Now let’s get back to this story again. When is the last time you saw 200 farmers from Nebraska at a land auction? Sure seems like a stretch for 80 acres. The vast majority of Nebraska is pretty rural and having conducted farmland auctions in Nebraska myself I can say that 200 farmers at a land auction for 80 acres would potentially be a record, it would be an extraordinary crowd.
Next, how did these farmers know not to bid against them? There were 200 of them right? Was there collusion? Did they all agree ahead of time not to bid? Did the buyer threaten them not to bid? My friend Mike Bradley wrote about collusion at auctions and it’s certainly an issue with this story and means that if the story were true the farm was bought through an illegal act which sure doesn’t seem all that heartwarming to me! That’s not all that honorable and in my opinion most farmers would not allow this to happen and for good reason. Farmland Real Estate is often a basis for borrowing capacity on farms. The value of the land always based on farmland appraisals and by allowing a farm to sell cheap creates a comparable sale in the system that hurts everybody and can drive down borrowing capacity. I have in fact seen auctions where bidders bid only to protect the integrity and value of their own land holdings.
Let’s not forget, as “heartwarming” as the story is there is a victim here, the seller of the farm. An actual person was selling the farm and I know some will argue with me that it was a long lost family member or heir that didn’t deserve it but thats none of our choices. The heirs to the farm are chosen by those that own them and willed them to the person or people of their choice. Who are we to after their death pick and choose who should get a good deal or who should get and attempt to undo their last wishes? We aren’t and it doesn’t serve anybody well for such a system to exist.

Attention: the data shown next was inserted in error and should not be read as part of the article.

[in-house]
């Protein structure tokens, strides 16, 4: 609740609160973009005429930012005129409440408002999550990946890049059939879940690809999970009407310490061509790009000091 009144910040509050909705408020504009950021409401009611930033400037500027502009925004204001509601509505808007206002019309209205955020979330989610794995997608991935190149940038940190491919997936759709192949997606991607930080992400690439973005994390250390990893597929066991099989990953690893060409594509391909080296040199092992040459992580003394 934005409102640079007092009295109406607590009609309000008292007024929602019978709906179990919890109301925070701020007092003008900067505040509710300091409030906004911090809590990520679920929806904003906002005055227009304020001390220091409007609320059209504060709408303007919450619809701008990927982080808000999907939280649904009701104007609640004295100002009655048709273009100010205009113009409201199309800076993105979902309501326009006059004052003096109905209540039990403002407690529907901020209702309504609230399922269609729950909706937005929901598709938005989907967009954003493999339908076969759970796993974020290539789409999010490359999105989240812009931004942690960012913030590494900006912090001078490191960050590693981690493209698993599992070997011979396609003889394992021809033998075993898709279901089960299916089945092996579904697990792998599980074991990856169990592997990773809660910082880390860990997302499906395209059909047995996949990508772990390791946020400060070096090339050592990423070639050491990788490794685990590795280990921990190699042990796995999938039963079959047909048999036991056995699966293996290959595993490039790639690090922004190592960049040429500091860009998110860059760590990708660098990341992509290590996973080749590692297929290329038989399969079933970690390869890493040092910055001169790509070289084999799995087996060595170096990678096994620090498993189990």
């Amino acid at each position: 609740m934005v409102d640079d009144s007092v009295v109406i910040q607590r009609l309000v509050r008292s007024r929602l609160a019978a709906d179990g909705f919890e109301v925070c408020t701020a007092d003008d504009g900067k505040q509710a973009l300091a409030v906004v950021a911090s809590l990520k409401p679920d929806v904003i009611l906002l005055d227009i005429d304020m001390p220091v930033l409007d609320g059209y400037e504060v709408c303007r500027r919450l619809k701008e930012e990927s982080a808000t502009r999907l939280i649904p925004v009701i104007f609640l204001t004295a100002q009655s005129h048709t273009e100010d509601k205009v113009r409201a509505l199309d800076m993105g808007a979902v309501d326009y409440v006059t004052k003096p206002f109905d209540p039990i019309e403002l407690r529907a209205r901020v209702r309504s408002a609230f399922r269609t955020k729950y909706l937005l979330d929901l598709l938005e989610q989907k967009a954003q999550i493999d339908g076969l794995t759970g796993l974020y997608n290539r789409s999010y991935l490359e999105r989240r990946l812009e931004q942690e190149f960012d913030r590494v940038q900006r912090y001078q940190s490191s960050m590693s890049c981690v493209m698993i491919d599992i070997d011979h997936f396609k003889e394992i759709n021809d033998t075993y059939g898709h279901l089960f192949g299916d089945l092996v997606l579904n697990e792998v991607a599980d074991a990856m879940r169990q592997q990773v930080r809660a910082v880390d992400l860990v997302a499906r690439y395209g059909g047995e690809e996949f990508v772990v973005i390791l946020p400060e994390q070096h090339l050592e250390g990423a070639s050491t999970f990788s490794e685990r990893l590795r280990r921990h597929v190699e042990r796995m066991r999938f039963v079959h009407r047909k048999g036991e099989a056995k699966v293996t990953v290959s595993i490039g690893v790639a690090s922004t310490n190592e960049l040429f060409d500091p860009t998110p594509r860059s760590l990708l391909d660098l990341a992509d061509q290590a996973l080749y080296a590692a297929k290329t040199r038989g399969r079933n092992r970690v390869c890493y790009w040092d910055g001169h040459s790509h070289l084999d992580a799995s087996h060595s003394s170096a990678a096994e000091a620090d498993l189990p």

I have often said DreamDirt provides cheap insurance for sellers of farmland and it relates to this probably fake story. Our system is built to protect sellers and provide a fair experience for buyers. When you engage an agency to sell a farm for you, you want to ensure that you have every opportunity to receive the top price for your farm. When you go to an auction to buy you do so with the expectation you are treated fairly, honestly and that the time you invested in the due diligence was not wasted. Sellers want to sell, buyers want to buy and our auctions ensure that happens.
My nightmare scenario is equally and probably more scary for sellers. In the end, it’s their financial interest at stake, I just get a black eye if I were to experience a bad auction. Today’s most progressive and professional auctioneers know how to properly lead a seller through an auction campaign to sell a farm. This is the reason our company has worked so hard to create relationships with institutional buyers that often participate in our auctions. It’s also one of the best arguments for online bidding. Online bidding or simulcast auctions have changed and completely thwarted bidder collusion at auctions and gives sellers a piece of mind. I know of multiple situations where bidders stayed home and bid offsite to avoid the pressure of bidding among the crowd and avoid the influence of certain parties. People openly talk to us about their bidding and we often ask questions or they just volunteer it. It makes collusion in our auctions almost completely impossible.
Should you be worried you would sell your farm at auction and this could happen to you? Absolutely not. I strongly believe the story is a complete fabrication to entice clicks to an advertising revenue website with no thought of the consequences for anybody else, whether its the auctioneer or the seller of the farm that has to worry.
Auctions are the best way to sell productive farms and it is the fairest way to ensure all potential buyers get an opportunity to participate. Properly conducted by professional auctioneers with a strong understanding of their role in the process its the best way to find the market value that creates a successful transaction. Auctions are a win win for buyer and sellers both and while often tilted in the sellers direction price wise, it still ensures every buyer had the opportunity to buy. Thats open, transparent and fair dealings that serve everybody in the agricultural community best.